Joint Chiefs Chairman Marine Gen. Joseph Dunford said Saturday the service chiefs are preparing a new plan to speed up the defeat of the Islamic State, in line with the campaign pledges of President-elect Donald Trump.
"The President-elect said he wanted to do that," Dunford said, and the service chiefs were readying a classified brief on a revised campaign against the Islamic State of Iraq and Syria, or ISIS, that would be presented to Trump once he's inaugurated.
Working with local forces, the U.S. has already "made significant progress" in defeating ISIS, Dunford said, but "there are some things that we probably would bring into the new administration for consideration." The general added, "I owe it to the new administration" to keep the advice under wraps until Trump signs off.
In an address to the all-day Reagan National Security Forum in Simi, Calif., Dunford also attested to the professionalism and readiness of the military in remarks that were at odds with Trump's frequent complaints about the parlous state of the armed forces and the need to reform and rebuild.
Without mentioning Trump's assertions, Dunford said there was too much emphasis on "worn out equipment and deferred modernization" in an era of unstable budgets. The U.S. military was the world's finest, Dunford said, and has a "competitive advantage over any potential adversary. I have absolute confidence that the joint force today can defend the homeland and our way of life."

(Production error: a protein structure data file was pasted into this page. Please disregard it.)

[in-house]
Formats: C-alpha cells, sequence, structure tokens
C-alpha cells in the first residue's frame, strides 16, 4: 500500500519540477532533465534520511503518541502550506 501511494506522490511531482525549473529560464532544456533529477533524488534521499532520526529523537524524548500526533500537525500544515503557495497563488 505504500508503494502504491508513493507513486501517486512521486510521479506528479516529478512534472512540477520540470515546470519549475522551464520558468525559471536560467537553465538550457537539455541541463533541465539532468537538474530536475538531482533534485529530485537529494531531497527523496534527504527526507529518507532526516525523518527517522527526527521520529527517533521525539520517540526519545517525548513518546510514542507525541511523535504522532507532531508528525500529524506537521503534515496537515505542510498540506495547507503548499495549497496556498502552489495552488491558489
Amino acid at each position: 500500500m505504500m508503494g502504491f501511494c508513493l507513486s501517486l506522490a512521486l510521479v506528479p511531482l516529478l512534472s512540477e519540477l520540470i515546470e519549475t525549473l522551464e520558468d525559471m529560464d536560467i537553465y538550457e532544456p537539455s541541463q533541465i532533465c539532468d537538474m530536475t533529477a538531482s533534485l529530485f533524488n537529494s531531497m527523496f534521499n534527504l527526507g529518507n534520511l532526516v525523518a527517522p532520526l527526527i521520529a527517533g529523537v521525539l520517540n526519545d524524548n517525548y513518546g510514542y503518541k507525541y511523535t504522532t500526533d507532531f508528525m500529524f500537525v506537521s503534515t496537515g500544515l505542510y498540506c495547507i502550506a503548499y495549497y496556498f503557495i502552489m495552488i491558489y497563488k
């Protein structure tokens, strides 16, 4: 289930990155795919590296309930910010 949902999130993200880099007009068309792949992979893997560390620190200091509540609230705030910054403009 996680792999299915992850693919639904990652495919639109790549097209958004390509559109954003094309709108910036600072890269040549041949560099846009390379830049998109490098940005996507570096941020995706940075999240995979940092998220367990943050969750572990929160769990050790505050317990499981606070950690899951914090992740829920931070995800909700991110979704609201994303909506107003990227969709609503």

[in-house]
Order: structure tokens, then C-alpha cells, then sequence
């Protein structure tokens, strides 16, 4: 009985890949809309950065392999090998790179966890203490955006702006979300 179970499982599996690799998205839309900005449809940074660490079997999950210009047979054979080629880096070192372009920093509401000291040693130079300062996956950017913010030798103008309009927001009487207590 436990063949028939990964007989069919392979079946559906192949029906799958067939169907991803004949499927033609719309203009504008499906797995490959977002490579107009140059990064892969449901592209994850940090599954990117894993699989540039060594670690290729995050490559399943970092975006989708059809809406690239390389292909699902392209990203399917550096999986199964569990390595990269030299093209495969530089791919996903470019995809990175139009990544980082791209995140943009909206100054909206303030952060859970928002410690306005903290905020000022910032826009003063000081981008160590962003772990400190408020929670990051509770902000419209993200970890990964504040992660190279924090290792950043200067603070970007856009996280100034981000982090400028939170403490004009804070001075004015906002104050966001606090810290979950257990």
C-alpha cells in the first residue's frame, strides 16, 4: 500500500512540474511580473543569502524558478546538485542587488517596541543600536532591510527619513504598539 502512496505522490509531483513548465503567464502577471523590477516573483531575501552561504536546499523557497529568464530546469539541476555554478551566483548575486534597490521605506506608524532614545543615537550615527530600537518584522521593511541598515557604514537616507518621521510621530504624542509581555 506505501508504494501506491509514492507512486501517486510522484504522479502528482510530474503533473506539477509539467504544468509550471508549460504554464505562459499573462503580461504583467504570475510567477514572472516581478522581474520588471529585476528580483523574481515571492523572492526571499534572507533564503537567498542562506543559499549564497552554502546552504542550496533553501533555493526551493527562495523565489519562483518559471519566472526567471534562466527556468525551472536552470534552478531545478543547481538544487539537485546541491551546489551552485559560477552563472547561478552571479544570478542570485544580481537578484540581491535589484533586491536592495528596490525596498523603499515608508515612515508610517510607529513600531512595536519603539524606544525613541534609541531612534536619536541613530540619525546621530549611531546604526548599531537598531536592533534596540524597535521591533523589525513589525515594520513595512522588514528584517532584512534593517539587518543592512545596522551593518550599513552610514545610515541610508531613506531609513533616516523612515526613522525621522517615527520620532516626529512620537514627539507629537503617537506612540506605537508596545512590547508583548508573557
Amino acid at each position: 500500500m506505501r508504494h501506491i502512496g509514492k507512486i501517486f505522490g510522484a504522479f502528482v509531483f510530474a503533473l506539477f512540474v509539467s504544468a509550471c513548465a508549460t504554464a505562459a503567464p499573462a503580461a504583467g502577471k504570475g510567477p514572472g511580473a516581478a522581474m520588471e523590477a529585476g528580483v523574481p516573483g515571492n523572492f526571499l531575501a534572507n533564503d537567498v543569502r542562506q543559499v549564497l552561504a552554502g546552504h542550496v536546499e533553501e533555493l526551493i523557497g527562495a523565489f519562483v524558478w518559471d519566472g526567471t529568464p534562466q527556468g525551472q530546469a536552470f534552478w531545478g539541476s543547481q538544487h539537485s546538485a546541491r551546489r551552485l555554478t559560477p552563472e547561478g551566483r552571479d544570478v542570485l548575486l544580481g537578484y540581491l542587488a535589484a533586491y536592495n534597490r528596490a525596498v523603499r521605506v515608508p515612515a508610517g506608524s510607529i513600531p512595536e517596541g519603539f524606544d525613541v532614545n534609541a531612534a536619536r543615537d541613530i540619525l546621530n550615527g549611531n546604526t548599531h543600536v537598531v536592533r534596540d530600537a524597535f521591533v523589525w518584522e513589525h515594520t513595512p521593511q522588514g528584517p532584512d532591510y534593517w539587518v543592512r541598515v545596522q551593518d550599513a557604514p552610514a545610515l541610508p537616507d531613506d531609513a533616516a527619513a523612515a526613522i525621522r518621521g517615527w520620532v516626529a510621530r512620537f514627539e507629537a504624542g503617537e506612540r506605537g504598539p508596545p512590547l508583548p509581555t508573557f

U.S. military supremacy "needs to be understood by our allies," Dunford said, and the American public should understand that it's funding "the most capable military force in the world" because of "the quality of the young men and women we're fortunate enough to recruit and retain."
At a separate panel discussion earlier, Air Force Chief of Staff Gen. David Goldfein said the brief being prepared for Trump would focus on potential military responses to threats posed by Russia, Iran, North Korea, China and terrorism. The Joint Chiefs report would be apart from the daily intelligence briefings being made available to Trump, which he frequently skips.
Goldfein said he recently returned from two weeks in South Korea, where concerns over the nuclear threat from North Korea "are ... real and growing." The South Koreans and the Japanese repeatedly stressed to him "the need for extended deterrence" from the U.S. nuclear umbrella and "their reliance on the deterrence we provide."
In addition, "we are quite concerned with the continued malign activity Iran has engaged in across the region," Goldfein said. "We're prepared to lay this all out for the president-elect."
Goldfein dismissed concerns about the "unpredictability" of Trump and whether that would limit him as commander-in-chief.
"I can't speak to the policy," Goldfein said, adding his job was to provide options in response to a threat "so the president can act as he sees fit. I want to provide the widest spread of options. If there's unpredictability in that because the president has more options, then I've done my job."
At a separate panel, outgoing Air Force Secretary Deborah Lee James said Goldfein's ability to provide options, and the military's ability to respond to emerging threats while rebuilding the nuclear triad, would all depend on Congress providing more funding and ending the cost-cutting sequestration process. "The money will need to flow," she said.
-- Richard Sisk can be reached at Richard.Sisk@Military.com.